Wednesday, January 7, 2015
5 Reasons Why American Evangelicalism Completely Lost Me
I was reading a blog by Benjamin Corey on Patheos about why he would not consider returning to Evangelicalism and it resonated with some things I am writing in my current book project, “The Four Walls of Evangelical Christianity,” especially his point #4, that Evangelical Christianity is obsessed with taking power over our culture, which goes with my chapter on “The Theology of Dominance.” I am also currently reading John Davison Hunter’s book about the failed Evangelical attempt to change our secular culture through the efforts of the religious right (To Change the World, The Irony, Tragedy, & Possibilityof Christianity in the Late Modern World).
Below are the highlights of Benjamin Corey’s blog post which you can read in its entirety here.
5. Today’s Evangelicalism looks more like a political movement than Jesus.
Just try to have a regular conversation with the average Evangelical– chances are they’ll talk more about the political battles of the day than they’ll speak of Jesus, and that should be a major red flag to anyone who wants to pursue Jesus with reckless abandon. Without their political identity, many Evangelicals would not have a sense of identity at all.
4. Today’s Evangelicalism is obsessed with power.
The invitation of Jesus is to become a “servant of all,” setting aside the need/desire for power so that one can busy themselves taking the lowliest of positions– that of a servant. Since Evangelicalism has become more of a political movement than something that is part of the Jesus movement, its focus has shifted from becoming a servant to gaining and maintaining power.
When you combine the quest for power with political ideologies that are completely foreign to Christianity itself, they find themselves in a big mess– which is the state of American Evangelicalism today.
3. Today’s Evangelicalism seems generally unteachable and unwilling to wrestle with theology.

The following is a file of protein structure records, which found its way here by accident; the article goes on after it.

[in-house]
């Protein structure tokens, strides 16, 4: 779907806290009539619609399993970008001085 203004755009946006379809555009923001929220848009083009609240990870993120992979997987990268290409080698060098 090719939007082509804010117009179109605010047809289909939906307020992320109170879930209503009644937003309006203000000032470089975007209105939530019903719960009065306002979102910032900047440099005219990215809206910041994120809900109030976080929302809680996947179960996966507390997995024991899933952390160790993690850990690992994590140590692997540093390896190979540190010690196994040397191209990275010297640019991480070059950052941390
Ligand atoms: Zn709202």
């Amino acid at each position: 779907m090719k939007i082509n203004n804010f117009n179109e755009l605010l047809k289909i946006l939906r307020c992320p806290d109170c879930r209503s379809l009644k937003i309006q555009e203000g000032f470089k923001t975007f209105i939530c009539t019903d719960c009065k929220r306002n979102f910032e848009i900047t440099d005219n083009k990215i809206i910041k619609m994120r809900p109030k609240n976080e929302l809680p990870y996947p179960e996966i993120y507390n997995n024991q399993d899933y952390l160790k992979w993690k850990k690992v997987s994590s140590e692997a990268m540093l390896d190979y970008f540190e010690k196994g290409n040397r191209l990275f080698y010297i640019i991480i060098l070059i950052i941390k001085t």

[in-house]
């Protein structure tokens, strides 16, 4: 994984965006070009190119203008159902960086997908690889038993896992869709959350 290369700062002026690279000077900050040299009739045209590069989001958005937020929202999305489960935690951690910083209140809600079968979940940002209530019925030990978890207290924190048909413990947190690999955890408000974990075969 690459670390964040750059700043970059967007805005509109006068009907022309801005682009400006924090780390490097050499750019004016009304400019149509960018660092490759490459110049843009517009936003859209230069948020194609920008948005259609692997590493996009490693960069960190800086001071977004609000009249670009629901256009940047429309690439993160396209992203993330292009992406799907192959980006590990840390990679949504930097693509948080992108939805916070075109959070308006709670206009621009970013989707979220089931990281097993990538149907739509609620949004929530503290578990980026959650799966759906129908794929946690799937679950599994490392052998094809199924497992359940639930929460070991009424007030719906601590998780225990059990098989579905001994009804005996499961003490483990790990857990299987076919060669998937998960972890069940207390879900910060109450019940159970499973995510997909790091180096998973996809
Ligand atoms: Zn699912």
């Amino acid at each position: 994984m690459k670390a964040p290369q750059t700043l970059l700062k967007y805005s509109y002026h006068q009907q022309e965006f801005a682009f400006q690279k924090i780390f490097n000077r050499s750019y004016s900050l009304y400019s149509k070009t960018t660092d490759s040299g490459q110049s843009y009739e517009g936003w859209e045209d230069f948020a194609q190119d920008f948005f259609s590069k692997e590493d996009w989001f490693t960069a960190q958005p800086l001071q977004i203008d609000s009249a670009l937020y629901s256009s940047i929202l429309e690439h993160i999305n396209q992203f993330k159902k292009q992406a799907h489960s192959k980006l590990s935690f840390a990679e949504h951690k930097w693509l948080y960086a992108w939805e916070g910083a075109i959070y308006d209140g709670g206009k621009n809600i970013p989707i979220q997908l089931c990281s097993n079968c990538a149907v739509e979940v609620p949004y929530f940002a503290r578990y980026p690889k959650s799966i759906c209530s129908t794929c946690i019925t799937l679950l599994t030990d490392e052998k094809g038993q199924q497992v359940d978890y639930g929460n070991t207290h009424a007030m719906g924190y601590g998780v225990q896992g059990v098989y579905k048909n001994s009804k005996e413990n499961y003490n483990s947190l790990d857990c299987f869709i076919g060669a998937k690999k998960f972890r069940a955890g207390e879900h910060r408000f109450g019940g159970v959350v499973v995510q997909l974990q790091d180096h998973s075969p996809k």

Too many Evangelicals are willing to learn only if new learning will reenforce what they already believe. There’s little room for growth, reinterpretation, or the constant need for contextualization of the scriptures. For a movement that prides itself on following the scriptures, I’m repeatedly shocked at the unwillingness to see what the scriptures actually say and the willingness to malign those who attempt to point the movement back to the source.
2. Today’s Evangelicalism doesn’t seem to share Jesus’ heart for outsiders.
Jesus was among the excluded, and lived a life where he was constantly inviting the others who were excluded to come in and have a seat at the table. Jesus was passionate about including people one would never think should be included.
Today’s Evangelicalism on the other hand, seems to be in a perpetual cycle of always redefining the lines– not to draw people in, but to keep even more people out. Instead of throwing a banquet and inviting in the outcasts (an image Jesus painted through one of his parables) it seems that Evangelicalism is more concerned with maintaining purity of the label than it is interested in inviting others to see and experience the “Good News” for which Evangelicalism is named after.
We should constantly be looking for ways to build bridges and invite people in–not building walls in order to keep people out.
1. Today’s Evangelicalism punishes people by withholding of relationships.
I’ve experienced what happens to Evangelicals who dare to question, who dare to read their Bibles, and who dare to actually apply some of Jesus’ teachings (such as the command to nonviolently love our enemies): the punishment of having all of my relationships taken away from me.
Whereas a year and a half ago I had a church family and a circle of friends in my local area, today we are completely isolated– all of the friends we had have now packed their bags and left. I may be widely read but in my local area, I have a total of one real-world friend left, and even he has admitted the he gets questioned by others as to why he’s friends with me.
Today’s Evangelicalism does this to folks who think outside Evangelical lines– it strips them of relationships, cuts them off, and severs ties. I can’t count the number of emails I get with folks sharing their stories in this regard– it is sadly all too commonplace.